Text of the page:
On 12 July 2017 a kitchen fire broke out in a densely packed restaurant and cafe sector of Melbourne, Australia. This article illustrates some of the localised response and firefighting attempts. Earlier that day I was in a cafe in Melbourne’s northern suburbs when the building’s evacuation alarm sounded (pictured right). There was no fire in the cafe and patrons were confused when directed to evacuate by a voice on the speaker/alarm system. This confusion was not helped when the young waiters told patrons to stay, kept serving patrons and continued to take orders. This experience illustrates significant misunderstandings about emergency protocols in public areas. Continue reading “More work needed on public evacuation protocols”
Australia’s Royal Commission into Home Insulation program (HIP) seemed to have had little long-term impact beyond the closing of the environmental subsidy scheme and political attacks. However, controversial environment reporter, Graham Lloyd, in an article in The Australian on 11 July 2017 (only available through paywall), has identified a HIP legacy as causing restrictions on the installation of residential batter storage. Continue reading “Risk assessment early in development of residential storage battery standard”
A recent investigative report into workplace safety at Los Alamos laboratory in the United States included this statement:
“The Center’s probe revealed worker safety risks, previously unpublicized accidents, and dangerously lax management practices at other nuclear weapons-related facilities. The investigation further found that penalties for these practices were relatively light, and that many of the firms that run these facilities were awarded tens of millions of dollars in profits in the same years that major safety lapses occurred. Some were awarded new contracts despite repeated, avoidable accidents, including some that exposed workers to radiation.”
The whole article deserves reading but this paragraph in particular illustrates that deficiencies in procurement apply to large organisations in high risk sectors just as much as it can in the small to medium-sized business sector. A major reason is that detailed and diligent procurement has been seen as red tape and it seems to have taken disasters like Grenfell Tower to illustrate the moral deficiencies and short-term economic fantasies of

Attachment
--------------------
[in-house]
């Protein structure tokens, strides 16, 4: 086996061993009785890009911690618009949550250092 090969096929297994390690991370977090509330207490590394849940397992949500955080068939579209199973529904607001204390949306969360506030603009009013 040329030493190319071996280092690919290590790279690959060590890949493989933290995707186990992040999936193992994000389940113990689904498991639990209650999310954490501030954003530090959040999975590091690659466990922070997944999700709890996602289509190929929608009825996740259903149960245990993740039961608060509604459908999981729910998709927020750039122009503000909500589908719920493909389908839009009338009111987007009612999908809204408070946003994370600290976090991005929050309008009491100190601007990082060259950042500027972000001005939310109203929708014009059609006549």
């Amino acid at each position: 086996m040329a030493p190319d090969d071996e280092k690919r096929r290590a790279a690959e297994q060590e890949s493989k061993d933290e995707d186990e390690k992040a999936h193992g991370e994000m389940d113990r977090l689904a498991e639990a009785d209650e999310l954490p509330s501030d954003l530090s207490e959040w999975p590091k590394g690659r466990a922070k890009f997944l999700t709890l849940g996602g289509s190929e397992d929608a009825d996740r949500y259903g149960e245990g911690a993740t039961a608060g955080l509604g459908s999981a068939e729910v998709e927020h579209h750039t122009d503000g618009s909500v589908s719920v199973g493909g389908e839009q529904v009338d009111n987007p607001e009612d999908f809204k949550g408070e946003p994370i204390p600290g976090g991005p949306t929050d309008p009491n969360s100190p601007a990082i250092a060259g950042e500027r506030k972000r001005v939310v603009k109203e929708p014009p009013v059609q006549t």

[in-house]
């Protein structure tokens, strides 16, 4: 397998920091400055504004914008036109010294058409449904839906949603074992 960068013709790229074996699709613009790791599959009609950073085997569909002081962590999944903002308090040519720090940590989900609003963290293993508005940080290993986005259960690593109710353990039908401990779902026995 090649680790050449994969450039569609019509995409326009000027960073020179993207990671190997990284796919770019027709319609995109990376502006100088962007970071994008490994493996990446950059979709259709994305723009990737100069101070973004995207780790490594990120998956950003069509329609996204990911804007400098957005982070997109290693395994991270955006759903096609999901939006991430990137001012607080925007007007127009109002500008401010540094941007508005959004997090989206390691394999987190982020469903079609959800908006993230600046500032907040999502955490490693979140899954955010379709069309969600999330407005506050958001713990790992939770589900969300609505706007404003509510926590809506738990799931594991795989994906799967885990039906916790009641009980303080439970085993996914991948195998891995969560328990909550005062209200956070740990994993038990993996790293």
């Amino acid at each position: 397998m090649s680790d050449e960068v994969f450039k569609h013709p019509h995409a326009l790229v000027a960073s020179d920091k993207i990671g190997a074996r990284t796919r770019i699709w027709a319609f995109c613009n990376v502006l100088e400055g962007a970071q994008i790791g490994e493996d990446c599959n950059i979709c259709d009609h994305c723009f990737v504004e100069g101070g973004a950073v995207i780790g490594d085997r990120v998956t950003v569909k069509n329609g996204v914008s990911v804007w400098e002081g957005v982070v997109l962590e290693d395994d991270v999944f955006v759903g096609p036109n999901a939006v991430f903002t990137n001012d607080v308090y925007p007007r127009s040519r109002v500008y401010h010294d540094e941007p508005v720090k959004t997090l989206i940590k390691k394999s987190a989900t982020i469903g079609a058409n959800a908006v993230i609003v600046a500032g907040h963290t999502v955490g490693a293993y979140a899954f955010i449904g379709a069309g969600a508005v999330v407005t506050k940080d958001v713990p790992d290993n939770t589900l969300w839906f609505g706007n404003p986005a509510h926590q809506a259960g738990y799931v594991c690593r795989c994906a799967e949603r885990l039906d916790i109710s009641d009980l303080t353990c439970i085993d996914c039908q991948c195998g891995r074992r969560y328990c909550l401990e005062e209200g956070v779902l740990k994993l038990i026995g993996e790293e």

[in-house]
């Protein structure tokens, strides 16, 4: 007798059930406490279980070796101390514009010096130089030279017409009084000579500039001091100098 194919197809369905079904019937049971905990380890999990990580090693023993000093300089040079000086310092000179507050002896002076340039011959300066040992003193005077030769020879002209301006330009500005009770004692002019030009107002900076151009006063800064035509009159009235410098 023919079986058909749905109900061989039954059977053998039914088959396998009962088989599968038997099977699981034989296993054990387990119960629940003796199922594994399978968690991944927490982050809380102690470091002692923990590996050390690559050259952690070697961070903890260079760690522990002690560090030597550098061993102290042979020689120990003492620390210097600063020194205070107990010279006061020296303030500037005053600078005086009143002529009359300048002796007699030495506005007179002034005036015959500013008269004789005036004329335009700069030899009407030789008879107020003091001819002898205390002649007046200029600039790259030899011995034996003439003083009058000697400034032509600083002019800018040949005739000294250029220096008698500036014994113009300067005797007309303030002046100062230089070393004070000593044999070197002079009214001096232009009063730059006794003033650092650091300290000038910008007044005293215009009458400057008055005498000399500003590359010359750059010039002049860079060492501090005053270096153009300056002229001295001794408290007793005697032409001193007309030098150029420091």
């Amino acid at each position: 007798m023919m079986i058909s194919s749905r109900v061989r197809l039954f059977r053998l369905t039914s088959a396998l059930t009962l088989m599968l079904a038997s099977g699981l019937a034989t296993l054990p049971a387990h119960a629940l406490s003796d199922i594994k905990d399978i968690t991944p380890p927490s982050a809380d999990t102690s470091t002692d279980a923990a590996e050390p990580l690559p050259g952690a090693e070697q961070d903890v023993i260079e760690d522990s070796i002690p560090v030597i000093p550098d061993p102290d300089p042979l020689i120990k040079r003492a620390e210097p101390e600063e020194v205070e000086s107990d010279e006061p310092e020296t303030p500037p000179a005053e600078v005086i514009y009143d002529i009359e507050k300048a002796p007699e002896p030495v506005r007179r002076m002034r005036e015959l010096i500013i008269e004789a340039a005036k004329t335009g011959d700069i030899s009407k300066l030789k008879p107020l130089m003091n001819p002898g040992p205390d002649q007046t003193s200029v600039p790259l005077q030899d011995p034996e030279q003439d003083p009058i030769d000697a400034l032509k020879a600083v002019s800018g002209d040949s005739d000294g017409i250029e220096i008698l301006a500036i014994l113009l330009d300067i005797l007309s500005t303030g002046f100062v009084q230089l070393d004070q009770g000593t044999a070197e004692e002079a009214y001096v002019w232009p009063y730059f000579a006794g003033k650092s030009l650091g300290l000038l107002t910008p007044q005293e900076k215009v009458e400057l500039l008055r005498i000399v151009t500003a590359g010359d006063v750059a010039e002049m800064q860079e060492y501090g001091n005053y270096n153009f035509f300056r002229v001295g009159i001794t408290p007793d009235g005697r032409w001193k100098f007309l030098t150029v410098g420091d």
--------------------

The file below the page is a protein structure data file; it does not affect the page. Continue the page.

More details are appearing of the findings of an independent inquiry into mental health and suicides in the Melbourne Metropolitan Fire Brigade (MFB), a report whose release has been stalled by the United Firefighters’ Union (UFU).
According to the inquiry’s chair, in an article in the ABC news website, Dr Peter Cotton,
“…the MFB has a mono-culture with few women or members from diverse backgrounds, making it difficult to assess the level of bullying and harassment.”
“… the MFB does not screen for alcohol or drug use, and has a lack of policies and procedures to address drug and alcohol issues.”
“Management’s handling of complaints were found to be ad hoc and inconsistent with a “lack of will to follow up” and “give them a wide berth” thought pattern.”
“the mental health of firefighters was comparable with Victoria Police and Ambulance Victoria,…”
The latter point is useful to remember as a similar report into the Victoria Police was released earlier this year. The most recent inquiry into Ambulance Victoria was undertaken by the Victorian Auditor-General in 2016. Continue reading “Firefighters’ mental health”
The Hazelwood mine fire has faded from the memory of most Victorians following the Parliamentary inquiry but not so for those who continue to live in the Latrobe Valley and with the health consequences of the fire. Tom Doig has written a short book on the incident and its consequences that will put pressure on the Andrews (Labor) Government to honour its election promise and reopen the inquiry.
Doig’s book, The Coal Face, summarises many of the issues raised by the inquiry by looking at a selection of personal stories from residents, neighbours and firefighters. It is a short book of just over 100 pages but it is an important reminder that the consequences of the mine fire are still being felt. Continue reading “OHS and public health at The Coal Face”